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Friday, 30 June, 2000, 12:40 GMT 13:40 UK
Eritrea, Ethiopia to resume talks
Ethiopian soldiers
Peace has held since the ceasefire deal was signed in June

The American state department says Ethiopia and Eritrea are to hold talks in Washington on Monday on outstanding issues following their agreement earlier this month to end hostilities.

A spokesman Philip Reeker said experts from the two countries and international organisations would focus on technical issues which were not dealt with by the peace accord signed in Algeria on 18 June.

The talks will be attended by the US special envoy Anthony Lake, who previously took part in talks between the sides.

The accord officially ended the two-year war which killed tens of thousands of people and displaced more than a million.

It allows for the deployment of a UN peacekeeping force in a buffer zone which will extend along the border 25km into Eritrea.

Ceasefire agreement
Calls for end to hostilities
25 km buffer zone inside Eritrean territory
About 2,000 UN peacekeepers to be deployed
Ethiopian troops to return to pre-war positions within two weeks of UN deployment

It also calls for the withdrawal of Ethiopian troops from areas inside Eritrea beyond the disputed border region.

According to Eritrean sources in the United States, the Eritrean foreign minister should already have arrived.

The ceasefire deal was brokered by the Organisation of African Unity (OAU) with the support of the United Nations but no formal progress has been made on the question of which countries might contribute troops to the UN peacekeeping force.

A number of other outstanding issues are also on the agenda including questions over the demarcation of the border and compensation for damages incurred during the conflict in which tens of thousands of soldiers died and more than a million civilians were displaced.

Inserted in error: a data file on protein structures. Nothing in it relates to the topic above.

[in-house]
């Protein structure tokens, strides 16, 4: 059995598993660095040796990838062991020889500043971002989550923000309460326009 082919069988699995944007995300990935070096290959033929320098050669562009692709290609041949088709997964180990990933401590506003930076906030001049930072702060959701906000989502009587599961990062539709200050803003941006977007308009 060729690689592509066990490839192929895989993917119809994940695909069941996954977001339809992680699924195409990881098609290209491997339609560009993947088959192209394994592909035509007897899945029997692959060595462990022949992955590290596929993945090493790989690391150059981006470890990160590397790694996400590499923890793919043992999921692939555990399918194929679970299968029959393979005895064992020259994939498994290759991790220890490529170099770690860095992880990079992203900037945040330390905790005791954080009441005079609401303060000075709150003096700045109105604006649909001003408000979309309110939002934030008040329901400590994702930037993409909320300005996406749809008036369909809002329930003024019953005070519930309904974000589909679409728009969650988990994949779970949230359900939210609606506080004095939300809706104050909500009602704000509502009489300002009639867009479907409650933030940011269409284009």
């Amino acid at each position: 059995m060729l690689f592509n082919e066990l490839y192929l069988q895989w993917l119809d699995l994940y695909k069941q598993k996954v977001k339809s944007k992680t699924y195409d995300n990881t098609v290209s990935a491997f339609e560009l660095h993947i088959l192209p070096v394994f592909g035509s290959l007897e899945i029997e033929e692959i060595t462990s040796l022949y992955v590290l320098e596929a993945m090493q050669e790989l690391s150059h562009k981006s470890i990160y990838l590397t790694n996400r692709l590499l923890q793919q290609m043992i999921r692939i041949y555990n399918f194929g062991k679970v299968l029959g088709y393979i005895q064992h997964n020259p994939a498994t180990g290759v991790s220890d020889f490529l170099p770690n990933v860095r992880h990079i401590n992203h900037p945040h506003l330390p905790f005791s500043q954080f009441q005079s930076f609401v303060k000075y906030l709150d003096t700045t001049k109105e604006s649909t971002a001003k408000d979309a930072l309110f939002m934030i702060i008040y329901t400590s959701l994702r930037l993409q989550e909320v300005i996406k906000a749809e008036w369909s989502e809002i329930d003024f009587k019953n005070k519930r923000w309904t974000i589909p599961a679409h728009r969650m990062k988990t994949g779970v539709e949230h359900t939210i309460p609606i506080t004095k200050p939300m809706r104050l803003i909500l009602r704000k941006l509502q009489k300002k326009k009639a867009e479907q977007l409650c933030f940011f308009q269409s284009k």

Both Eritrea and Ethiopia are understood to have formally written to the UN asking for peacekeepers to be deployed.


Informal feelers have already been put out to a number of European and African countries that might be willing to contribute forces.

A meeting was held on Tuesday of the UN secretariate to discuss this and an assessment mission is expected to be sent to the region next week.

Ethiopian soldiers
Peace has held since the ceasefire deal was signed in June

The mission will prepare a report for the UN Security Council, which will then formally ask countries to contribute troops to the UN peacekeeping mission.

The deal agreed in Algiers allows Ethiopian forces to remain inside Eritrea until a UN peacekeeping force, acting under the aegis of the OAU, is deployed along the Eritrean side of the border.

There have been no reports of hostilities since the peace deal was signed.

However, the Ethiopian and Eritrean foreign ministers did not talk to each other during weeks of indirect negotiations in the Algerian capital, forcing international mediators to shuttle between them as they tried to narrow their differences.

And there have been no reports of substantial progress in contacts since the deal was signed.

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See also:

12 Jun 00 | Africa
Ethiopia-Eritrea peace plan
12 May 00 | Battle in the Horn
Border a geographer's nightmare
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